This book is way overdue. I have been eagerly searching for books addressing the preparation for post peak oil for many many years. Books like this should have been written years ago so I was delighted to see that at last practical guides are starting to appear on the book shelves.
I really enjoyed the first couple of chapters dealing with peak oil and its implications for society. Subsequent chapters I did not enjoy as much particularly when the Kinsale Energy Decent Action Plan is promoted as a role model for sustainable community development.
There is a huge wealth of expertise in the development community, particularly which which was developed from overseas aid agencies. They have developed approaches, standards, principles and a multitude of methodologies for developing communities, with limited or almost non existent resources, and where success or failure costs lives. This expertise has been ignored and attempts made to reinvent the wheel.
I think the focus of the book should have built on the expertise of organisations such as Oxfam, VSO, Save the Children, and Overseas Development Administration and focused on the structures, processes and outcomes, which would help develop community resilience and sustainability, with limited resources.
I have a worry that communities who attempt to use this handbook as the basis for their transition will make fantastic progress initially through the generation of enthusiasm but due to improper planning, a lack of monitoring and evaluation of effectiveness and imprecise goals and objectives, people will become disillusioned and drop out. There is also the danger that communities who adapt this approach will not be able to communicate effectively with traditional disciplines, local authorities, health services, energy engineers or others. Who should change first? The current decision makers and service providers or the community development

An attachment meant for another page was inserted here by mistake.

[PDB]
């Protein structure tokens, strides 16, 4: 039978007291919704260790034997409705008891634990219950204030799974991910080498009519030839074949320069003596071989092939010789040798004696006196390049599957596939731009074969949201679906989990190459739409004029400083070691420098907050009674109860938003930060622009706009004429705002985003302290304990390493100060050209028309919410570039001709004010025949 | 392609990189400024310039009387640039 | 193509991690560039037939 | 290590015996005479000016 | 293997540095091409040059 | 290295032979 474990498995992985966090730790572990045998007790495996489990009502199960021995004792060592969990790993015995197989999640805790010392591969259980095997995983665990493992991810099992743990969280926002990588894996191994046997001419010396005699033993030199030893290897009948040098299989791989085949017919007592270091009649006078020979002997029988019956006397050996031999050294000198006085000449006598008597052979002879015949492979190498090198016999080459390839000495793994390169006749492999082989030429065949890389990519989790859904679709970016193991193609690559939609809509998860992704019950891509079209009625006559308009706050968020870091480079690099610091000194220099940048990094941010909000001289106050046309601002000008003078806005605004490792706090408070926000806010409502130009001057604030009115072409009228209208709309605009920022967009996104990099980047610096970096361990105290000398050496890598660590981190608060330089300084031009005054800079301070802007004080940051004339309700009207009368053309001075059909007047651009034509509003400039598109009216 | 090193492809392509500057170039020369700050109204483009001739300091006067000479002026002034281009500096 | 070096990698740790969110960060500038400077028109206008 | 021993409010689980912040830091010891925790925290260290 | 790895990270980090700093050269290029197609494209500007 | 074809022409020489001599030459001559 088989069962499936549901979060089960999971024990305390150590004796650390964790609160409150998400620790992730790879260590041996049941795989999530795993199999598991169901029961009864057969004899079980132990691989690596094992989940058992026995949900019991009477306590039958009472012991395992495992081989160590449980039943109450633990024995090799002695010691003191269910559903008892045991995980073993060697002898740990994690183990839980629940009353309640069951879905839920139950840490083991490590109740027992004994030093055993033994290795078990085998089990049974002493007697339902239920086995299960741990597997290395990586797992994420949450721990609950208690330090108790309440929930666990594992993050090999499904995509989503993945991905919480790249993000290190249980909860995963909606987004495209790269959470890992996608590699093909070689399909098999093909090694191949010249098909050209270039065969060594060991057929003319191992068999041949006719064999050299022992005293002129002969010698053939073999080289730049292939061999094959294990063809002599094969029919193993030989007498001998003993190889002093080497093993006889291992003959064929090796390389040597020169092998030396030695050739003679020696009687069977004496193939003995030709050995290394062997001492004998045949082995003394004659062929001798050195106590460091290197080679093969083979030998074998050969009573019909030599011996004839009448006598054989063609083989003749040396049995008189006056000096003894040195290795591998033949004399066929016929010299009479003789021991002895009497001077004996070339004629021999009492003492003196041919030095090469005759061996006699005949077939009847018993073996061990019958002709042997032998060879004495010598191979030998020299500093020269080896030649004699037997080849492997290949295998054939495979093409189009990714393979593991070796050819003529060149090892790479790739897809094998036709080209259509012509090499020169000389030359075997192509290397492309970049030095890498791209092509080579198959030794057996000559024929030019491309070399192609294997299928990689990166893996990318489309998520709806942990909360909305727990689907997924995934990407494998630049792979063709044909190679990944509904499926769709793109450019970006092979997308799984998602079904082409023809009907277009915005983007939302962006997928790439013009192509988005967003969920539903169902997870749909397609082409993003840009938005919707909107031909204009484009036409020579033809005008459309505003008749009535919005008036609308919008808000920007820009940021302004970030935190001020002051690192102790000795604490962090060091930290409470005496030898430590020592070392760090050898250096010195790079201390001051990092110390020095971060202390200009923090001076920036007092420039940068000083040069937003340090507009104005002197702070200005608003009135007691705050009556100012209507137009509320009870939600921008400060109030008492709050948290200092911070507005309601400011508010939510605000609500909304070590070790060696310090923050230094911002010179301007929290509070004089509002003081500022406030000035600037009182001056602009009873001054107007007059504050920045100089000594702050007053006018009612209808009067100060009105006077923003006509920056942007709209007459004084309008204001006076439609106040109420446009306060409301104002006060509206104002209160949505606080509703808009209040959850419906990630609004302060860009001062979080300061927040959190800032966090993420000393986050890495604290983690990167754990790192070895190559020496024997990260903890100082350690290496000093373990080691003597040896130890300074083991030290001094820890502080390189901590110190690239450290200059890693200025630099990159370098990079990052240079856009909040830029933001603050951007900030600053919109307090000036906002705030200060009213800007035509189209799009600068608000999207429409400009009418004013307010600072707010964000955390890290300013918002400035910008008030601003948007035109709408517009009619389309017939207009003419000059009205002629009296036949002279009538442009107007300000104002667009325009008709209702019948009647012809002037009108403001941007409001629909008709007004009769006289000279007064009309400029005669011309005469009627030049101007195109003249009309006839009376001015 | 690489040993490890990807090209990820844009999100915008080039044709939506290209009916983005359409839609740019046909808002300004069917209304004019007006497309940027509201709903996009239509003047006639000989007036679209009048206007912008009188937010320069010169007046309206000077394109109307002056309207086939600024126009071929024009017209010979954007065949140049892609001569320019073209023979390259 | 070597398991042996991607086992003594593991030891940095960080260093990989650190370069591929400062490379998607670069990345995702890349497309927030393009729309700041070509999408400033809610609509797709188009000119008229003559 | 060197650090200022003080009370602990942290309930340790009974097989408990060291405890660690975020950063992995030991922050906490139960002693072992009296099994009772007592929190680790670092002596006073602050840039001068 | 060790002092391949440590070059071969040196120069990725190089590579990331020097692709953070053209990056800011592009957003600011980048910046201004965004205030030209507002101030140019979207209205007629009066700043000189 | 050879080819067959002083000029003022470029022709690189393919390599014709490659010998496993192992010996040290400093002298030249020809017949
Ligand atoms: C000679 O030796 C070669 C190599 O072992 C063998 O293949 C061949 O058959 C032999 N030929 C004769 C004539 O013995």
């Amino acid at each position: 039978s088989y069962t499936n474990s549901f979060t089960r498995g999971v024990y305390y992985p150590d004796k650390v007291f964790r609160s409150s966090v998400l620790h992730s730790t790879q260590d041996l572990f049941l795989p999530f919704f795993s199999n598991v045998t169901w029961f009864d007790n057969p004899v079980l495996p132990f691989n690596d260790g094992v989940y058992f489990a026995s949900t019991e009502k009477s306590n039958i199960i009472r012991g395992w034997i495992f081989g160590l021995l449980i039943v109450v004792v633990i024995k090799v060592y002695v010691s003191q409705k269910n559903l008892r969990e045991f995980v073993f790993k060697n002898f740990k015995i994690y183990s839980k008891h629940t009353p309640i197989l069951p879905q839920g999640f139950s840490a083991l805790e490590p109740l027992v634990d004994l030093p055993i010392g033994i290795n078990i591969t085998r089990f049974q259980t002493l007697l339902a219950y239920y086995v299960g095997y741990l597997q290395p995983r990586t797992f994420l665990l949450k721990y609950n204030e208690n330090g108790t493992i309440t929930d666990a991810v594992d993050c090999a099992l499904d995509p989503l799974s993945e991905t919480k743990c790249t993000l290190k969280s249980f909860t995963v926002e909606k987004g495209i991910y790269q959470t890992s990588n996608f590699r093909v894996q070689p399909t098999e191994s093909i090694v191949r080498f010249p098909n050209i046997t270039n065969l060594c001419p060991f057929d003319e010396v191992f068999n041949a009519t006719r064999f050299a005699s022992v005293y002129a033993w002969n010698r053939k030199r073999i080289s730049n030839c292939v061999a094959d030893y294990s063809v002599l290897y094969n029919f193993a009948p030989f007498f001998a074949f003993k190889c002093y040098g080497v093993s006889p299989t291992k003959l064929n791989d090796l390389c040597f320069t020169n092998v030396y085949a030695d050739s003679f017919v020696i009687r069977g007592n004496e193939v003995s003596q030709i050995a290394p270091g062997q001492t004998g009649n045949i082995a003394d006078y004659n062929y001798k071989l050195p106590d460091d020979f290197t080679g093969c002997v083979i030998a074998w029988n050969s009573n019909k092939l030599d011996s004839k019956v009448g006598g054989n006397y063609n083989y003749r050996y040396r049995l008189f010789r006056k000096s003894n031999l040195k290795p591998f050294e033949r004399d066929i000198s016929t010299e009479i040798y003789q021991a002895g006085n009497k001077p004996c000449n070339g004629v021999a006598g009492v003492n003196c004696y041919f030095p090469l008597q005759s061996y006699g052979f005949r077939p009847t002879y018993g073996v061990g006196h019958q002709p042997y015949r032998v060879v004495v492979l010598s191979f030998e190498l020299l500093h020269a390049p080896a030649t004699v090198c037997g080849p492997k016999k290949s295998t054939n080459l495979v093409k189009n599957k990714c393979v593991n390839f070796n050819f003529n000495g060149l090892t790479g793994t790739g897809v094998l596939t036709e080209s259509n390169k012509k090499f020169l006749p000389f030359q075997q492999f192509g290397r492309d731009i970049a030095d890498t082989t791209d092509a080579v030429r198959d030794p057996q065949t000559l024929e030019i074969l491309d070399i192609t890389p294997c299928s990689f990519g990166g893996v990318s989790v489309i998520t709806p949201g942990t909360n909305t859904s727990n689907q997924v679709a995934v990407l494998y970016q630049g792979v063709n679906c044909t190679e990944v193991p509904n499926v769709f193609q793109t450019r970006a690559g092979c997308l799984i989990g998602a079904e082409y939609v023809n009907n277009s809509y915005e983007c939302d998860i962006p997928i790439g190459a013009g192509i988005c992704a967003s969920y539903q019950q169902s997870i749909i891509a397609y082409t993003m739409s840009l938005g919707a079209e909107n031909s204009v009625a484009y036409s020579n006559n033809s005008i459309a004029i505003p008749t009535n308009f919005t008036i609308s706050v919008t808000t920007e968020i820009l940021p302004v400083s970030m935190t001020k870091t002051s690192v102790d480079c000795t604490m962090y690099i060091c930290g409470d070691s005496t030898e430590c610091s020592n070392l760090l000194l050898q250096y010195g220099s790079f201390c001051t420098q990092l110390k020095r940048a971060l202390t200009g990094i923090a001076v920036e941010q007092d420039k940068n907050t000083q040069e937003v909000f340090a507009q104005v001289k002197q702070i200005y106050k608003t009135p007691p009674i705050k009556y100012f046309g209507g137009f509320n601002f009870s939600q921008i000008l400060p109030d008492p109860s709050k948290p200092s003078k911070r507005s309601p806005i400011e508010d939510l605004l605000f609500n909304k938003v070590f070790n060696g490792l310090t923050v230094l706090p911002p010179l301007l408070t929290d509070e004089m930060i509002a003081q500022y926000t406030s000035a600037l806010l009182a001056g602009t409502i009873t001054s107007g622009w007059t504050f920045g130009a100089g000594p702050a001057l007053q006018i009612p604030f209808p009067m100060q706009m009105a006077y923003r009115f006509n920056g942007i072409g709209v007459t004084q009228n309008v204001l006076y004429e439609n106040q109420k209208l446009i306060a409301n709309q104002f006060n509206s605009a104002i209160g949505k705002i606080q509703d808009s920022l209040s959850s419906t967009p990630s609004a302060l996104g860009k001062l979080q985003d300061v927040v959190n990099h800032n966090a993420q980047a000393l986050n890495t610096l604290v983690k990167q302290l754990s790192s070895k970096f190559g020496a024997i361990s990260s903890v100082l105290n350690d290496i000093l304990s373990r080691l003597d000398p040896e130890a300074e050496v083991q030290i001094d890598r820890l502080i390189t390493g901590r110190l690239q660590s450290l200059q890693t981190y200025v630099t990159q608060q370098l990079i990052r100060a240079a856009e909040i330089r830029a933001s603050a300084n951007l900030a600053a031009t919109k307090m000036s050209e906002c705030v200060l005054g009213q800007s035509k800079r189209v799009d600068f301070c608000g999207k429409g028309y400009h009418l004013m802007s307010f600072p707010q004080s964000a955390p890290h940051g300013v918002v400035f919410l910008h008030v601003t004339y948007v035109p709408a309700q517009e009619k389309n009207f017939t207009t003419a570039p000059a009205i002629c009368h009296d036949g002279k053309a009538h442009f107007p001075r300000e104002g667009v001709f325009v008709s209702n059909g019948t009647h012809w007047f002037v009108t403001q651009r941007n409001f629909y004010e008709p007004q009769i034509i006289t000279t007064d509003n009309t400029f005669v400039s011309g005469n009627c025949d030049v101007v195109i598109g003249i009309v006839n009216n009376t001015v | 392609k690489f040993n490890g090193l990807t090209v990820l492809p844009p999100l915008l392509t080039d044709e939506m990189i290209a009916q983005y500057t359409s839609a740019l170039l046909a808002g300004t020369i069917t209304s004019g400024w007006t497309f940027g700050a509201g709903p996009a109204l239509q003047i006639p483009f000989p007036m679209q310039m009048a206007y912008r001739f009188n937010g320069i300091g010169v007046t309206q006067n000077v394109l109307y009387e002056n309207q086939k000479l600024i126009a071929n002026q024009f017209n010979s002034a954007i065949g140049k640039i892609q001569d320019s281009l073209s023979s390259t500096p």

This process of conflict between service providers and community organisations has happened time and time again, without learning the lessons of what actually is sustainable in the long term. It usually results in the community organisation being unable to access state funding resulting in decline and or death. How can a community organisation sustain itself unless it becomes a business, with formal structures, job descriptions, terms of reference, fundamental guiding principles, training, development, salaries, income generation, sales etc. How can that fit with the "loose" concepts proposed?
Lets hope this is just the first of a huge range of increasingly sophisticated publications yet to come that will address these issues using the best expertise available in the fields of business, development management, community organisation, sustainability, public health, and many more, combined into a consensus best practice manual for transition. I hope these comments help to stimulate a critical approach to sustainable community development.